Migration Experts meet in Accra
Mr Kenwuud Nuworsu, Deputy Minister of Manpower, Youth and Employment, on Wednesday noted that issues of international migration had assumed both public and international interest and concern due to the growing link between migration and development.
Speaking at the Second Steering Committee Meeting of the International Organisation for Migration (IOM), he said, “the issue of migration is as old as human existence and as complex as human behaviour”.
Mr. Nuworsu said what was required to make it mutually beneficial to both the sending and receiving nations was public-private partnership; inter-governmental agency cooperation; and bilateral and multilateral arrangements.
He said interest was generated in migration because of its socio-economic and political implications buttressed by the importance being attached to it by development economies, international financial remittances and its legal and cultural implications.
“No one person, country or organization could handle this complex and compelling subject,” he added.
The meeting, sponsored by the European Union and the Italian government was under the theme; “Facilitating a Coherent Migration Management Approach in Ghana, Nigeria, Senegal and Libya by promoting Legal Migration and preventing further Irregular Migration.”
Mr Nuworsu said the absence of a coherent national regulation and coordinated operation of state institutions in the management of migration and foreign employment of migrant labour had resulted in the meting out of inhuman treatment and exploitation of compatriots and other citizens from the sub-region in foreign countries.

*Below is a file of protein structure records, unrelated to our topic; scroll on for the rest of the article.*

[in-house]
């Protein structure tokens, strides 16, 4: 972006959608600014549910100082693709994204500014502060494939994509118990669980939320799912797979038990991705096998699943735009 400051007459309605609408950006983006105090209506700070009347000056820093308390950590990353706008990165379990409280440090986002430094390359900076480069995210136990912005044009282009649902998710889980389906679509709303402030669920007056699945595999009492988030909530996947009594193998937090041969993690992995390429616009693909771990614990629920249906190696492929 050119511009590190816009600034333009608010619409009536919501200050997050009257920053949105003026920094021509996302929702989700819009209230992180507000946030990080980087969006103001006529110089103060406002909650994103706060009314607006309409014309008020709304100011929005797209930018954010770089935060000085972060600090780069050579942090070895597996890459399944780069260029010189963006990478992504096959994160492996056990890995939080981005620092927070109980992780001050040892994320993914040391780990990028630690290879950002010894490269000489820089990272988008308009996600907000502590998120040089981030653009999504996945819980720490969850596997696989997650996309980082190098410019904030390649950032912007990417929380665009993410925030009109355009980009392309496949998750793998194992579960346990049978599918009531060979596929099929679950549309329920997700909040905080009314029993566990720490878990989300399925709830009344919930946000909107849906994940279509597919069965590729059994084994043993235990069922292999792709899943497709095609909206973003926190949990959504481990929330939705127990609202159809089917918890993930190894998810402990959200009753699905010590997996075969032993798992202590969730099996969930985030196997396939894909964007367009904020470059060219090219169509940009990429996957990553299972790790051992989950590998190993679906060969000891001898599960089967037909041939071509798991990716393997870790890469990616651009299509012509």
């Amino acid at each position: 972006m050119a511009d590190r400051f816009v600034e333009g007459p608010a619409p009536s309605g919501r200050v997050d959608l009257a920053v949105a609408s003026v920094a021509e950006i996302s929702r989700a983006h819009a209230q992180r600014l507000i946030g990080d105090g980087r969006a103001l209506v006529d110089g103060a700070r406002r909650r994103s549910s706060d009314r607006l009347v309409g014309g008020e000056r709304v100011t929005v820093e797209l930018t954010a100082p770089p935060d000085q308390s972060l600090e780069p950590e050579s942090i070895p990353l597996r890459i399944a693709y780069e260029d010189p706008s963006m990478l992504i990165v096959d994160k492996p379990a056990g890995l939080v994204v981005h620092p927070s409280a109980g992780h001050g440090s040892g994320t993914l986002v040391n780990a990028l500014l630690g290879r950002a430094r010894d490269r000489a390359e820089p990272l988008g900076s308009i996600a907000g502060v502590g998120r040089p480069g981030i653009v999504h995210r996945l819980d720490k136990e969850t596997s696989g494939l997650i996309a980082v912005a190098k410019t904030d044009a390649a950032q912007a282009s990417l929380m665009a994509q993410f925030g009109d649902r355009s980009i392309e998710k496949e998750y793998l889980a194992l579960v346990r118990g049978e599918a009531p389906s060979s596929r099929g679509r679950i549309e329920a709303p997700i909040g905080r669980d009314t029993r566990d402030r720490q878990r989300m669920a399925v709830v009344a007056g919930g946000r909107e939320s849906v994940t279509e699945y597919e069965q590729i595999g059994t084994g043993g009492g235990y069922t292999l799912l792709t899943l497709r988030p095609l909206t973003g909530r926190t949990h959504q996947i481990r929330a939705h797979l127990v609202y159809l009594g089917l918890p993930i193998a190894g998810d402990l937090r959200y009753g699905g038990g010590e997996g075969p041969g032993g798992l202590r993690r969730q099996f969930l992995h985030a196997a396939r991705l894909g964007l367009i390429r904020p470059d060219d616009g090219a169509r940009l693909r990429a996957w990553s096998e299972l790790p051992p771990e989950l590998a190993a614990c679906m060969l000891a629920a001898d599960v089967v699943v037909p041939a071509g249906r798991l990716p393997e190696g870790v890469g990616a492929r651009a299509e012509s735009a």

He announced that Ghana was working on common standard procedures and policies within the framework of Memorandum of Understanding to legally export skilled, semi-skilled and unskilled labour to some needy countries such as South-Korea, Libya, Spain and Italy.
He said collaboration efforts were also far advanced to establish overseas agencies to facilitate affective legal-migration, and expressed the hope that Ghana would take advantage of IOM programmes to formulate a coherent national policy and programme.
Germana Viglietta, Head of Division III, General Directorate for Immigration, Italian Ministry of Labour, Health, and Social Policies, identified lack of a system of organized transfer/exchange of exact and updated information on labour market needs and characteristics of manpower as problems facing migration policy management.
She said that, lack in the communication flow did not allow for the creation of appropriate preconditions for a system of labour migration management.
Those gaps, she said, fostered fertile environment for illegal migration, which could then also create an obstacle for migrant workers to be regularly hired and integrated in the destination country.
“It is crucial to solve the problem represented by the lack of exchange between representatives of the labour demand and supply, to fine tune, with all parties involved, the most adequate tools to meet the goal and to define shared rules of engagement and the communication flow between parties,” she added.
Mr. Filiberto Ceriani, Head of European Commission to Ghana, said a new joint migration and development initiative between the EC and the United Nations was launched to complement the international dialogue on the benefits of migration for development by supporting civil society and local government actors to be innovative and to scale-up existing grassroots initiatives.
The joint initiative, he said, had four focus areas, namely: remittances; migrants' capacities and skills; migrants' communities and networks; and migrants' rights.
He said the programme intended to capture lessons learnt and good practices and to feed them into policy decisions through an innovative knowledge management programme. Mr. Filiberto said the EC would continue to support the Euro-African dialogue on migration and development and also continue to act as a driving force in ensuring that it took the form of cooperation initiatives.